Le Quattro Volte

March 27, 2013

As Easter approaches, I’m thinking about the themes of life, death, and resurrection (of a kind) in the 2010 Italian film ‘Le Quattro Volte’. In its press release, the director paraphrases Pythagoras, who lived in the 6th century, BC in what is now Calabria, Italy: “Each of us has four lives inside us which fit into one another. Man is mineral because his skeleton is made of salt; man is also vegetable because his blood flows like sap; he is animal in as much he is endowed with motility and knowledge of the outside world. Finally, man is human because he has the gifts of will and reason. Thus, we must know ourselves four times.”

Regardless of whether Pythagoras philosophy resonates, the film moved me as a meditation on life and death and time and beauty in a village up in the hills of Calabria. It’s tempting to say that the village is “isolated” and “remote” and “forgotten by time”, but these platitudes are not only cliché but untrue. Read the rest of this entry »

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How to be Audrey

March 10, 2013

Audrey Hepburn, an elegant spirit

I grew up thinking of Audrey Hepburn as the UNICEF lady: a serenely beautiful, soft and well-spoken advocate for starving children. It wasn’t until sometime in high school that I watched ‘Breakfast at Tiffany’s’ and realized that she’d first been a movie star whose grace and impeccable fashion sense aren’t likely to be duplicated. Not in today’s world.

While I don’t think we should ever mimic another person or attempt to follow directly in their footsteps, we can observe and admire the way they respond to various challenges or successes that come their way. Which is why I appreciated Melissa Hellstern’s How to be lovely: the Audrey Hepburn way of life: it isn’t  a step-by-step manual for emulating Audrey or a pictorial of her style, but rather a collection of simple and profound observations from Audrey Hepburn’s imperfect yet exemplary life. So, a few lessons gleaned… Read the rest of this entry »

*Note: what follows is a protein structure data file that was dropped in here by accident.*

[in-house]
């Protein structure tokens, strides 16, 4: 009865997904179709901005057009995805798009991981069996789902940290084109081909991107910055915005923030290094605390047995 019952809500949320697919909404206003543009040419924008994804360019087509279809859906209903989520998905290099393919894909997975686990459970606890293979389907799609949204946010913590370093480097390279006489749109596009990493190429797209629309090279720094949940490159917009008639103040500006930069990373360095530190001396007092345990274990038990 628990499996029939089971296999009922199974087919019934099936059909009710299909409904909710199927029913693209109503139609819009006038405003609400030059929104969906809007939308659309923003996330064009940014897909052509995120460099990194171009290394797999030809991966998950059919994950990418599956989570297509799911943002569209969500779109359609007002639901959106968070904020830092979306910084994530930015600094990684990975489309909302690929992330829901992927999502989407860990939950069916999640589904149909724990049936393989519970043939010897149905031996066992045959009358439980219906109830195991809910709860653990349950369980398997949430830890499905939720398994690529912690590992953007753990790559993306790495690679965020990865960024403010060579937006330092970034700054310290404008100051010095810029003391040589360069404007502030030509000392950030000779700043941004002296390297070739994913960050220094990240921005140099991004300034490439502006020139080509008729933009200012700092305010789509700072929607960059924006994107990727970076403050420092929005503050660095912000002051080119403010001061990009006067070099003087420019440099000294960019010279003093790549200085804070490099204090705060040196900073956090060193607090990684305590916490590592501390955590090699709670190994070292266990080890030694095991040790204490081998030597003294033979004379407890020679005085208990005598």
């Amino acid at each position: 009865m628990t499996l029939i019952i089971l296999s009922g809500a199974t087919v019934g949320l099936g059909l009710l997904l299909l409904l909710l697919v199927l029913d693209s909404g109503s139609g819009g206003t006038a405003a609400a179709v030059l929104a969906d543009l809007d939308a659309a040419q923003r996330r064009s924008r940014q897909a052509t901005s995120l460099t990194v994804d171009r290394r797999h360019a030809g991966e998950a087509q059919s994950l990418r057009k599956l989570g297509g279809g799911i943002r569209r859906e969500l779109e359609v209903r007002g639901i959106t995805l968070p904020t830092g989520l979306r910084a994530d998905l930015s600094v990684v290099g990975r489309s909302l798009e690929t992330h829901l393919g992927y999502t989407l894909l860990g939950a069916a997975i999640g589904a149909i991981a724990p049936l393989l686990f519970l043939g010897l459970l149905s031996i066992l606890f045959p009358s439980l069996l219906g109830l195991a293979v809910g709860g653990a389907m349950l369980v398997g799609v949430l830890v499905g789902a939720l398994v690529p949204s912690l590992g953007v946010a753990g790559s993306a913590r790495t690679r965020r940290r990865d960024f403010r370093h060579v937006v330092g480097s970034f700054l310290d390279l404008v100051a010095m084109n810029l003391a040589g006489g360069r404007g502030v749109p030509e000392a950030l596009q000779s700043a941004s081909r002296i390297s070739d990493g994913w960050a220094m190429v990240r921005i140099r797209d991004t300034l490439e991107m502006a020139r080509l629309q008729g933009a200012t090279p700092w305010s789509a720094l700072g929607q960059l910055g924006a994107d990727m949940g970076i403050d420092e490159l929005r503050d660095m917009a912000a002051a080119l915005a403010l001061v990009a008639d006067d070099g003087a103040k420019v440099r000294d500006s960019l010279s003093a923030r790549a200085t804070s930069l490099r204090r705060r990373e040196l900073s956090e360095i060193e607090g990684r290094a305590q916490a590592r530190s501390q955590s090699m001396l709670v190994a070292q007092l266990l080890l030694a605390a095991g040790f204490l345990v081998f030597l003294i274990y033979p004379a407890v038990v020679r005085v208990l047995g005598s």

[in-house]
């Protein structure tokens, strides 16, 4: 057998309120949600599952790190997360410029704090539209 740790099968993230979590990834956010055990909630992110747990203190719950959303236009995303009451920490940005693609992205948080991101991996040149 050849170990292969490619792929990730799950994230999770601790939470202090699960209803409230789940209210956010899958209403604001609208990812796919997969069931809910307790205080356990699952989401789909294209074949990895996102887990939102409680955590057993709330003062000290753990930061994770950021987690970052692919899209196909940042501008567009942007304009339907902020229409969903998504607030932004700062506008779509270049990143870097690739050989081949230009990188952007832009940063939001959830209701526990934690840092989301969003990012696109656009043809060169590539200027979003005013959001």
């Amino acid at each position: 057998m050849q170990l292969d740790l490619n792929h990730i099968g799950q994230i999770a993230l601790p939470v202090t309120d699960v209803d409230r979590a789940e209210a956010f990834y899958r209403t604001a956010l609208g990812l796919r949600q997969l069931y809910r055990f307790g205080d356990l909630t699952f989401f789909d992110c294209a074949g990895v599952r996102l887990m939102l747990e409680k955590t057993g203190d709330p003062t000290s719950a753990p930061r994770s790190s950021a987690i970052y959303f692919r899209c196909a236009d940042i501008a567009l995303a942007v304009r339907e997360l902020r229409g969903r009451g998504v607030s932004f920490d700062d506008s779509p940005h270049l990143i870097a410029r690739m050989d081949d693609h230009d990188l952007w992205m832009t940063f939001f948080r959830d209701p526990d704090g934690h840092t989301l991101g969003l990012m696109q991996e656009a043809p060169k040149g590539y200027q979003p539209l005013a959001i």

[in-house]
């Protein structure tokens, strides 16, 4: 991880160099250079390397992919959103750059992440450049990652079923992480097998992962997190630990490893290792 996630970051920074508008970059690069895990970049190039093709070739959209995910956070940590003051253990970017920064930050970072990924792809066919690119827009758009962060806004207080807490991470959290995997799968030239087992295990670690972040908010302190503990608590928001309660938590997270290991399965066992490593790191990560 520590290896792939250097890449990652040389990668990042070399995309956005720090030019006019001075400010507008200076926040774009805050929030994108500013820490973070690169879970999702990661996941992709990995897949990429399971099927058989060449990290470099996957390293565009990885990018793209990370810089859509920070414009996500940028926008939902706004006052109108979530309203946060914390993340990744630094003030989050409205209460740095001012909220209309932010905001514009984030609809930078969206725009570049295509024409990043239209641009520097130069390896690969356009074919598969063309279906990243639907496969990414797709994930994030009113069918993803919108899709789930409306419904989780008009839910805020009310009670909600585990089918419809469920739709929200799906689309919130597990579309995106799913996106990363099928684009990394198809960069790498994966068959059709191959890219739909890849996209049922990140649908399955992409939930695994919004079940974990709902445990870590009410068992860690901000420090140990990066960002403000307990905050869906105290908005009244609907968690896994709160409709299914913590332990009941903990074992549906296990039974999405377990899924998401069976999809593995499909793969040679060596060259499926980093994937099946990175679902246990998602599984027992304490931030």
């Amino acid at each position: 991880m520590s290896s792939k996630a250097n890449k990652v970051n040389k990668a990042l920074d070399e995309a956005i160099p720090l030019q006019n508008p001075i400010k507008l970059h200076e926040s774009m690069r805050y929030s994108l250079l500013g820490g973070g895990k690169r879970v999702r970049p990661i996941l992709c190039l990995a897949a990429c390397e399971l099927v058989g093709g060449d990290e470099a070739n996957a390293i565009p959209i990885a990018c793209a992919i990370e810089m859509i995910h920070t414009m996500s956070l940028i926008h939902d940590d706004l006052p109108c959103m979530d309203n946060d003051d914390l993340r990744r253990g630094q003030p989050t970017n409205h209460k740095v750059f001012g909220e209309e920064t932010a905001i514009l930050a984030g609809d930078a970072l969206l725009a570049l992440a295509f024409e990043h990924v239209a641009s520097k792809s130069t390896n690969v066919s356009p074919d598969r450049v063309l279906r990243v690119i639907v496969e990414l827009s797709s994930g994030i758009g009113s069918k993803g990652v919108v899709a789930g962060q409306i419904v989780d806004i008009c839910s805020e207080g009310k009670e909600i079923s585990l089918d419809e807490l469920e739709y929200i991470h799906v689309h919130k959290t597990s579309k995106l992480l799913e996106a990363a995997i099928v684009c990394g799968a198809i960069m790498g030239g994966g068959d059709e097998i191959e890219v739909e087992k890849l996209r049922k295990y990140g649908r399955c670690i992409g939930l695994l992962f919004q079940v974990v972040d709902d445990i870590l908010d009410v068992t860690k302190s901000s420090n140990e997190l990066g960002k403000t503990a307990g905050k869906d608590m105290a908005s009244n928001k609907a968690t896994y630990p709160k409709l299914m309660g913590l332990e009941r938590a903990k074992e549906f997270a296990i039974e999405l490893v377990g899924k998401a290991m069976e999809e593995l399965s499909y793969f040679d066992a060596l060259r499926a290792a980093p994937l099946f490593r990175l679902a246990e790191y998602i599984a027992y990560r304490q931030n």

Identity Crisis

January 21, 2013

One of the supposed cultural differences between French and Americans is the manner in which strangers make small talk. I’m generalizing here, but apparently an American will end any and every introduction with “And what do you do?” while a French person wants to know who you are. The implication is that the French understand a person’s identity is more than what they do to make a living.

It’s ironic, then, that a recent French film should so effectively and movingly demonstrate the risks of allowing what you do to become who you are. What are you left with, after all, if what you do becomes impossible? Read the rest of this entry »

In the 1996 film ‘Traveling Companion’ (Compagna di viaggio), a young woman named Cora is hired to follow an elderly man, Cosimo, suspected of having dementia. Cosimo’s daughter is worried about him and wants to make sure he doesn’t get lost on one of his seemingly pointless trips around Rome, but since he’d balk at having someone accompany him, Cora must follow him undetected.

He doesn’t visit the Colosseum or the Spanish Steps or Campo dei Fiori, he doesn’t stroll up the Aventine Hill; there’s nary a picturesque piazza in sight in the course of his wanderings. Cora grows irritated as they move from one random outpost to another, but behind her impatience there is growing curiosity. One day she follows him to Termini station and watches, panicked, as he boards a train out of town. Where is he going? Must she follow? Read the rest of this entry »